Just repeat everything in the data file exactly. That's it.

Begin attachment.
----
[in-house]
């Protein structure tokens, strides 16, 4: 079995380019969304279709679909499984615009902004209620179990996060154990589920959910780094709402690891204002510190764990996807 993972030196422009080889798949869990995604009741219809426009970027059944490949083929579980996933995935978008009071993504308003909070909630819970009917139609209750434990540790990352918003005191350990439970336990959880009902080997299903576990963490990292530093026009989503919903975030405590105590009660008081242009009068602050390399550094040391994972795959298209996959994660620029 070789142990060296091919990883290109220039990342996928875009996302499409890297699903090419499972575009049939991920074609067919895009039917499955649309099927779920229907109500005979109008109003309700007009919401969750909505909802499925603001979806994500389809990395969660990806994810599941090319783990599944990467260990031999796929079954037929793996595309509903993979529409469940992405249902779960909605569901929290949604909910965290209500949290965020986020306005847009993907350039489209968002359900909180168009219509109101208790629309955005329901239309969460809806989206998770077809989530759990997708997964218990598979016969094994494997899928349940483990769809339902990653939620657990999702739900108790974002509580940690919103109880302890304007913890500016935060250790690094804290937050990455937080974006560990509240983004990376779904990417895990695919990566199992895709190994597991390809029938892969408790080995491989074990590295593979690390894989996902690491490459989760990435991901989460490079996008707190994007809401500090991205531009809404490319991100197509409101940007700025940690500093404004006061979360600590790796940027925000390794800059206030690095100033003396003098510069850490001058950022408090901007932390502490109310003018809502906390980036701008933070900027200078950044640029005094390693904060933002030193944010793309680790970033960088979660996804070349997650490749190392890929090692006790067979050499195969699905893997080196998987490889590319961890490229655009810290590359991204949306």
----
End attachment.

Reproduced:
[in-house]
């Protein structure tokens, strides 16, 4: 079995380019969304279709679909499984615009902004209620179990996060154990589920959910780094709402690891204002510190764990996807 993972030196422009080889798949869990995604009741219809426009970027059944490949083929579980996933995935978008009071993504308003909070909630819970009917139609209750434990540790990352918003005191350990439970336990959880009902080997299903576990963490990292530093026009989503919903975030405590105590009660008081242009009068602050390399550094040391994972795959298209996959994660620029 070789142990060296091919990883290109220039990342996928875009996302499409890297699903090419499972575009049939991920074609067919895009039917499955649309099927779920229907109500005979109008109003309700007009919401969750909505909802499925603001979806994500389809990395969660990806994810599941090319783990599944990467260990031999796929079954037929793996595309509903993979529409469940992405249902779960909605569901929290949604909910965290209500949290965020986020306005847009993907350039489209968002359900909180168009219509109101208790629309955005329901239309969460809806989206998770077809989530759990997708997964218990598979016969094994494997899928349940483990769809339902990653939620657990999702739900108790974002509580940690919103109880302890304007913890500016935060250790690094804290937050990455937080974006560990509240983004990376779904990417895990695919990566199992895709190994597991390809029938892969408790080995491989074990590295593979690390894989996902690491490459989760990435991901989460490079996008707190994007809401500090991205531009809404490319991100197509409101940007700025940690500093404004006061979360600590790796940027925000390794800059206030690095100033003396003098510069850490001058950022408090901007932390502490109310003018809502906390980036701008933070900027200078950044640029005094390693904060933002030193944010793309680790970033960088979660996804070349997650490749190392890929090692006790067979050499195969699905893997080196998987490889590319961890490229655009810290590359991204949306």